When she speaks about her business idea, certain words stand out.  These are words like “maybe”, “might”, “perhaps”, “possibly” and “could”.  There appears to be little certainty in her plans and there is little evidence that she has done the necessary research to assess the workability and viability of her business idea.  This might be excusable for some one in the first few weeks of developing a business idea but this particular individual has, to my knowledge, been pushing this ‘business’ for at least three years, if not longer.

So, how do you develop business objectives?

The first stage is to do your research, you must analyse the prospects for the business AND the environment within which you business will exist.  This means examining the necessary resources required for the business to operate; what competitors are doing; what wider economic and social effects are doing to the market; and what market factors are doing to the business.

With many small businesses, this process is carried out in a haphazard manner.  All too often, objectives are set on the basis of personal perception and ‘hunches’.  It is not carried out in a structured way.  This means small businesses can miss market opportunities, ignore threats and not make the most of their existing skills base.

After researching the business opportunity and the market environment, the next part of the planning process is to develop a robust mission statement for the business.  A mission statement sets out the vision for the business. A robust mission statement is the starting point of corporate and marketing planning.

A mission statement sets out your long-term business rational.  It describes the business you are in and what business you should be in.  for example, John Menzies was for many decades Scotland’s leading newsagent chain.  However, the managers of that business analysed their market place.  They decided to change their business mission.  Menzies got out of the newsagent business and is now one of the major distributors of computer peripherals.  This wasn’t dome on a whim.  It was a carefully researched and meticulously planned transfer of the businesses priorities.  Most importantly, a mission statement must be understandable to all those involved in the business, from the shop floor to the board room.

A mission statement needs to identify:

  1.  The customer groups that need to be served,
  2. The customer needs that are to be served, and
  3. The technology and resources required to meet those needs

A mission statement should be specific enough to impact on the behaviour of staff throughout the organisation.  It should reflect the organisation’s core skills.  It should identify key opportunities and prominent threats.  It must be attainable and flexible.

One a robust mission statement is produced, its aspects should be broken down into detailed objectives.  These objectives should be SMART (Specific, Measurable, Attainable, Realistic and Time Bound).  This is where the lady mentioned above is deficient. Her objectives are uncertain, they are not set within a time frame with set monitoring dates and increasingly they appear unattainable.

Objectives must be framed within the nature of the business and the organisation’s culture.  It is important to remember that business process belongs to management but the organisational culture belongs to everyone within the organisation.  Many business transitions fail because the management try to impose a new culture on employees, resulting in industrial strife.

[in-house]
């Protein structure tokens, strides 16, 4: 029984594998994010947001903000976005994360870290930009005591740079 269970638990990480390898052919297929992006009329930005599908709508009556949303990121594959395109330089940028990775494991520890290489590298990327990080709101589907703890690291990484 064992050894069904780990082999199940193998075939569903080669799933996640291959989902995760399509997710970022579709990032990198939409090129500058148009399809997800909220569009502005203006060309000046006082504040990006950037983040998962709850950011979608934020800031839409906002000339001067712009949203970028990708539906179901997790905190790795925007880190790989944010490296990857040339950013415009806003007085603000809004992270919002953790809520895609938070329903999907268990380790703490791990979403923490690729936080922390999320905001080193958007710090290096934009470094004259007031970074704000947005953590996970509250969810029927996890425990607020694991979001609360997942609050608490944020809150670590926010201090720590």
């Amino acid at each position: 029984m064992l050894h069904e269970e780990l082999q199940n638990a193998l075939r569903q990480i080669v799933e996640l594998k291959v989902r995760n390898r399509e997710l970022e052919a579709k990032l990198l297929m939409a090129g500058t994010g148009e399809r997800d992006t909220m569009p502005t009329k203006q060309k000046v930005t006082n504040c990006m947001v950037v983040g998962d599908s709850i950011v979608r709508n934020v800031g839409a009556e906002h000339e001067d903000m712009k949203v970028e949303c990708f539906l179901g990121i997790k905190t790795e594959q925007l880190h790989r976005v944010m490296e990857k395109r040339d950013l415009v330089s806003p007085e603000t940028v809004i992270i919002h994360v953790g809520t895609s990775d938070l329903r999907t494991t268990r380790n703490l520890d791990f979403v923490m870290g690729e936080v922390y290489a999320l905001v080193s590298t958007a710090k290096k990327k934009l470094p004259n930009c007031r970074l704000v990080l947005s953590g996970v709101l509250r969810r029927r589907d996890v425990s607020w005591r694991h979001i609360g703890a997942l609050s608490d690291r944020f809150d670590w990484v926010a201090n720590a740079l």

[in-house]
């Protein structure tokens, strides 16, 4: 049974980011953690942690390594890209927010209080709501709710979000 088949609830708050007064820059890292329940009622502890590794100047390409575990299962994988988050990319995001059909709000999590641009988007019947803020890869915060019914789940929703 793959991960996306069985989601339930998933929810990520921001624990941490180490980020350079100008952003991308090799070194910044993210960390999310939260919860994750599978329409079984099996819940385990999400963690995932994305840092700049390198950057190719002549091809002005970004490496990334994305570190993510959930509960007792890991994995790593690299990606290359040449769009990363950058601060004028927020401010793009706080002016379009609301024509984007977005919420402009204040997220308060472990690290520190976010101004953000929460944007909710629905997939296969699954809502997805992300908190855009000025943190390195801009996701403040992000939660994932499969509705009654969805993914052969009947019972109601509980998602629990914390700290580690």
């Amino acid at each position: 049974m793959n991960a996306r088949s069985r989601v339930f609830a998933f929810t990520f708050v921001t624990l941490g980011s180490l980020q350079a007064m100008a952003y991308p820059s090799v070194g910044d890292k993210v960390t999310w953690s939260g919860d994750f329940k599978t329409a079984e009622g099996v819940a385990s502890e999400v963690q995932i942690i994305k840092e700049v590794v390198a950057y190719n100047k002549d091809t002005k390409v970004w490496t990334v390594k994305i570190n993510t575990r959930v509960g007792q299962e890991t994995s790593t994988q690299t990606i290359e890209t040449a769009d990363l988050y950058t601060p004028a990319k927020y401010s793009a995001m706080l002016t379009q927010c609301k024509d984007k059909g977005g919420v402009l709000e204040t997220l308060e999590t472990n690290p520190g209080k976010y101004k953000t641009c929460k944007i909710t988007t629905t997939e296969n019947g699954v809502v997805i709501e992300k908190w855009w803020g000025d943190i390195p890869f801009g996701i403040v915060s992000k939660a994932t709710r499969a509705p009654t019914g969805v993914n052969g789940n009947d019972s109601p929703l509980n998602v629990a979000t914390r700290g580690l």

Objectives should take into account the effect external stakeholders, such as suppliers and shareholders.  It should also take into account the power that certain individuals and groups have over an organisation.  For example, if you run a taxi firm, you will have to consider the local council’s licensing policies.

Within any organisation, there will be primary and secondary objectives.  The primary objective of most corporations has been profit maximisation.  Secondary objectives are not inferior to primary objectives and they are needed to plan effectively for the future.  Secondary objectives could include market position, innovation, productivity, resource development, management development, work attitude, and social responsibility.

Peter Drucker has proposed that organisations should move away from a single primary objectives based on profit.  He proposes a ‘triple bottom line’ of People, Planet and Profit.  That companies should include social and environmental responsibility alongside profit growth. An example would be The Body Shop which looked to address social justice, environmentalism and human rights as a core concept of their business.

Objectives should address general issues affecting all organisations in a market together with issues which are specific to the organisation. General issues could be the scope of the business, its orientation, how it is organised, how it evaluates performance and its policy on public responsibility.

Specific objectives could include how a business classifies its customers, how it is to deal with competitors, the way it distributes production, the technology it uses and its production capabilities.  Specific objectives could relate to financing and the business environment.

For the lady mentioned at the start of this blog, She needs to sit down with a consultancy like Philmus Consulting.  She needs to write her business objectives in a structured document which give clarity and certainty to her plans.